romney17.jpgWondering how the Romney team sees its chances among “values voters” after badly losing evangelicals to Mike Huckabee in Iowa, God-o-Meter swung by Romney’s New Hampshire headquarters in Manchester this afternoon. It found Tom Tancredo–there for an anti-immigration press conference, new Romney backer Bay Buchanan–ditto–and a team of Romney advisors convinced that Huckabee’s Iowa evangelical surge was an anomaly that will be impossible to reproduce elsewhere.
“The only way to characterize Iowa was as a success,” Romney political director Carl Forti told God-o-Meter. “We met every voter goal. Based on history and trends, there should have been a turnout of about 80,000 to 85,000 Republican caucus goers.”
Instead, Republican turnout was closer to 115,000, with six in ten Republicans identifying as evangelicals or born again Christians. Another advisor said the Romney team had exceeded its goals for evangelical support, which were based on a hard figure, not a percentage of the total vote.
Forti argued that Iowa is such a low population state–and that the complex and time-consuming caucus process deters so many people from participating–that a surge of evangelical voters can radically alter the outcome of the race. In a state like South Carolina, he said, the much larger pool of primary voters acts would dilute another evangelical surge for Huckabee. “One state doesn’t portend anything,” Forti says. “It’s an isolated incident until it happens in two or three states.”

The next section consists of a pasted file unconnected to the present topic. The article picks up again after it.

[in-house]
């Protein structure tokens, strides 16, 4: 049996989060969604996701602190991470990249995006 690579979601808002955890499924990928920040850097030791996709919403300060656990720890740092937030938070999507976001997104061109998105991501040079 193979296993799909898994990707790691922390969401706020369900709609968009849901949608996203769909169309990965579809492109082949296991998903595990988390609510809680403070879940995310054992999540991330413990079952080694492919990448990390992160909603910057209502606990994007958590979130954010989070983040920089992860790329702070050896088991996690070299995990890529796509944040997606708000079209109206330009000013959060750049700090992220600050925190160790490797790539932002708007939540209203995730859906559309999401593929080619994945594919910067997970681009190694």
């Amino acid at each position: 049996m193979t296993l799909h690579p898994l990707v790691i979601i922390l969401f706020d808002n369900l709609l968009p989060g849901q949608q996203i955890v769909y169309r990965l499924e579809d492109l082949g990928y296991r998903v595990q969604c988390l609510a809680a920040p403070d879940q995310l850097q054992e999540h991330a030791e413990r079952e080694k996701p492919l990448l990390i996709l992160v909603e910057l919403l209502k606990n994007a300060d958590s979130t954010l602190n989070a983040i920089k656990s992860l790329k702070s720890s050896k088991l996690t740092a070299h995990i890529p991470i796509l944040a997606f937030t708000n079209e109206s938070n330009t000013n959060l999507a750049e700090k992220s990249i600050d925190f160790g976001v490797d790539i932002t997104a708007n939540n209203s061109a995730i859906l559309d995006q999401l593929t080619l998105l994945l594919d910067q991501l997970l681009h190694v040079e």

Another senior Romney advisor, speaking on background, said that Huckabee’s having spent much less time in South Carolina than Iowa, and the presence of more military families likely to support McCain and of more Southern Fred Thompson types, would cost Huckabee votes. This advisor told God-o-Meter to keep an eye on Michigan, whose presidential primary happens January 15–and where Romney has been organizing hard in the evangelical-rich western part of the state–as a place for Romney to build momentum going into South Carolina, presuming he wins New Hampshire.
But God-o-Meter notes that should Romney lose New Hampshire, his plan unravels. That could make South Carolina his last stand. And with Huckabee’s proven appeal in the evangelical rank and file, God-o-Meter is not so sure he doesn’t still enjoy a major advantage in the Palmetto State. It might not be an Iowa-like landslide, but Huckabee can still win and steal all Romney’s thunder.


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